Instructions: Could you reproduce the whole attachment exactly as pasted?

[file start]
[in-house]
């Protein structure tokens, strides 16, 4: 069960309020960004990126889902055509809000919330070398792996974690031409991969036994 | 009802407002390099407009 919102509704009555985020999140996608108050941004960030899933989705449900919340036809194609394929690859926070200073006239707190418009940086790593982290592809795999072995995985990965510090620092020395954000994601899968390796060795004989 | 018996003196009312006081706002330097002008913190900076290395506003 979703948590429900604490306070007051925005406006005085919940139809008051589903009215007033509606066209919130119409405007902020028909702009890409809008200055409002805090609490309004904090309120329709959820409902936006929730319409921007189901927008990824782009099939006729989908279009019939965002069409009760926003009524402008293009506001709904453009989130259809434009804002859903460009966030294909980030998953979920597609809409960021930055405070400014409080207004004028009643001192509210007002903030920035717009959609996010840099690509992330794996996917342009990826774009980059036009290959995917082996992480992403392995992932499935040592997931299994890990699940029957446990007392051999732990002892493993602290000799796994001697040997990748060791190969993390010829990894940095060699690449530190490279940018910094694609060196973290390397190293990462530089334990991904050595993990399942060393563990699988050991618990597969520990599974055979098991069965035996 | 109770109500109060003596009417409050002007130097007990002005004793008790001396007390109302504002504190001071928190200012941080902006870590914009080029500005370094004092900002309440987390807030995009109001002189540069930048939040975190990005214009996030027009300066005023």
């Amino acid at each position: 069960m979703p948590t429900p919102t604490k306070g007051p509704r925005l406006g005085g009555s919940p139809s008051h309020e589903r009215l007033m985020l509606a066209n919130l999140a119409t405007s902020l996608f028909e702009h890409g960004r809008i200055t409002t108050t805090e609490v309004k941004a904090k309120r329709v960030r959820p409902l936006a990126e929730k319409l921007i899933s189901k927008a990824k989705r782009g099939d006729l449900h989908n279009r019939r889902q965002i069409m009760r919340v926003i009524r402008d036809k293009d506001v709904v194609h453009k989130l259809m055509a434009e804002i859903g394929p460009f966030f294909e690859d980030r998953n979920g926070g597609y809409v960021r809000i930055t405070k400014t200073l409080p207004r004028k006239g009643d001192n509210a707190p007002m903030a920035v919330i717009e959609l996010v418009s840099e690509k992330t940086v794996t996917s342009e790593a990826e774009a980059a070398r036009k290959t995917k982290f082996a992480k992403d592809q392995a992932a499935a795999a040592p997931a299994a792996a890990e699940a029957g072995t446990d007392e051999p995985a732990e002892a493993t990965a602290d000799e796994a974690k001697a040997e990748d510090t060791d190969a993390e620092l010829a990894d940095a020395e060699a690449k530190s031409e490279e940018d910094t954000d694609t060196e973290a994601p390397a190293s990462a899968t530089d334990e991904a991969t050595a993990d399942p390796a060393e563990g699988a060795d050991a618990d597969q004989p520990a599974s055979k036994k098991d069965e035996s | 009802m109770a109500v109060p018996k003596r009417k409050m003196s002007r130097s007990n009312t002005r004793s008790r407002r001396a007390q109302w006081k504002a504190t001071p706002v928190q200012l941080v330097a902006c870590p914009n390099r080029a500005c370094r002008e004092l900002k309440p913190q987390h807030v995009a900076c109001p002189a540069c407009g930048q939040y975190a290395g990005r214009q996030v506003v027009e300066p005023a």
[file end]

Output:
[in-house]
């Protein structure tokens, strides 16, 4: 069960309020960004990126889902055509809000919330070398792996974690031409991969036994 | 009802407002390099407009 919102509704009555985020999140996608108050941004960030899933989705449900919340036809194609394929690859926070200073006239707190418009940086790593982290592809795999072995995985990965510090620092020395954000994601899968390796060795004989 | 018996003196009312006081706002330097002008913190900076290395506003 979703948590429900604490306070007051925005406006005085919940139809008051589903009215007033509606066209919130119409405007902020028909702009890409809008200055409002805090609490309004904090309120329709959820409902936006929730319409921007189901927008990824782009099939006729989908279009019939965002069409009760926003009524402008293009506001709904453009989130259809434009804002859903460009966030294909980030998953979920597609809409960021930055405070400014409080207004004028009643001192509210007002903030920035717009959609996010840099690509992330794996996917342009990826774009980059036009290959995917082996992480992403392995992932499935040592997931299994890990699940029957446990007392051999732990002892493993602290000799796994001697040997990748060791190969993390010829990894940095060699690449530190490279940018910094694609060196973290390397190293990462530089334990991904050595993990399942060393563990699988050991618990597969520990599974055979098991069965035996 | 109770109500109060003596009417409050002007130097007990002005004793008790001396007390109302504002504190001071928190200012941080902006870590914009080029500005370094004092900002309440987390807030995009109001002189540069930048939040975190990005214009996030027009300066005023």
């Amino acid at each position: 069960m979703p948590t429900p919102t604490k306070g007051p509704r925005l406006g005085g009555s919940p139809s008051h309020e589903r009215l007033m985020l509606a066209n919130l999140a119409t405007s902020l996608f028909e702009h890409g960004r809008i200055t409002t108050t805090e609490v309004k941004a904090k309120r329709v960030r959820p409902l936006a990126e929730k319409l921007i899933s189901k927008a990824k989705r782009g099939d006729l449900h989908n279009r019939r889902q965002i069409m009760r919340v926003i009524r402008d036809k293009d506001v709904v194609h453009k989130l259809m055509a434009e804002i859903g394929p460009f966030f294909e690859d980030r998953n979920g926070g597609y809409v960021r809000i930055t405070k400014t200073l409080p207004r004028k006239g009643d001192n509210a707190p007002m903030a920035v919330i717009e959609l996010v418009s840099e690509k992330t940086v794996t996917s342009e790593a990826e774009a980059a070398r036009k290959t995917k982290f082996a992480k992403d592809q392995a992932a499935a795999a040592p997931a299994a792996a890990e699940a029957g072995t446990d007392e051999p995985a732990e002892a493993t990965a602290d000799e796994a974690k001697a040997e990748d510090t060791d190969a993390e620092l010829a990894d940095a020395e060699a690449k530190s031409e490279e940018d910094t954000d694609t060196e973290a994601p390397a190293s990462a899968t530089d334990e991904a991969t050595a993990d399942p390796a060393e563990g699988a060795d050991a618990d597969q004989p520990a599974s055979k036994k098991d069965e035996s | 009802m109770a109500v109060p018996k003596r009417k409050m003196s002007r130097s007990n009312t002005r004793s008790r407002r001396a007390q109302w006081k504002a504190t001071p706002v928190q200012l941080v330097a902006c870590p914009n390099r080029a500005c370094r002008e004092l900002k309440p913190q987390h807030v995009a900076c109001p002189a540069c407009g930048q939040y975190a290395g990005r214009q996030v506003v027009e300066p005023a």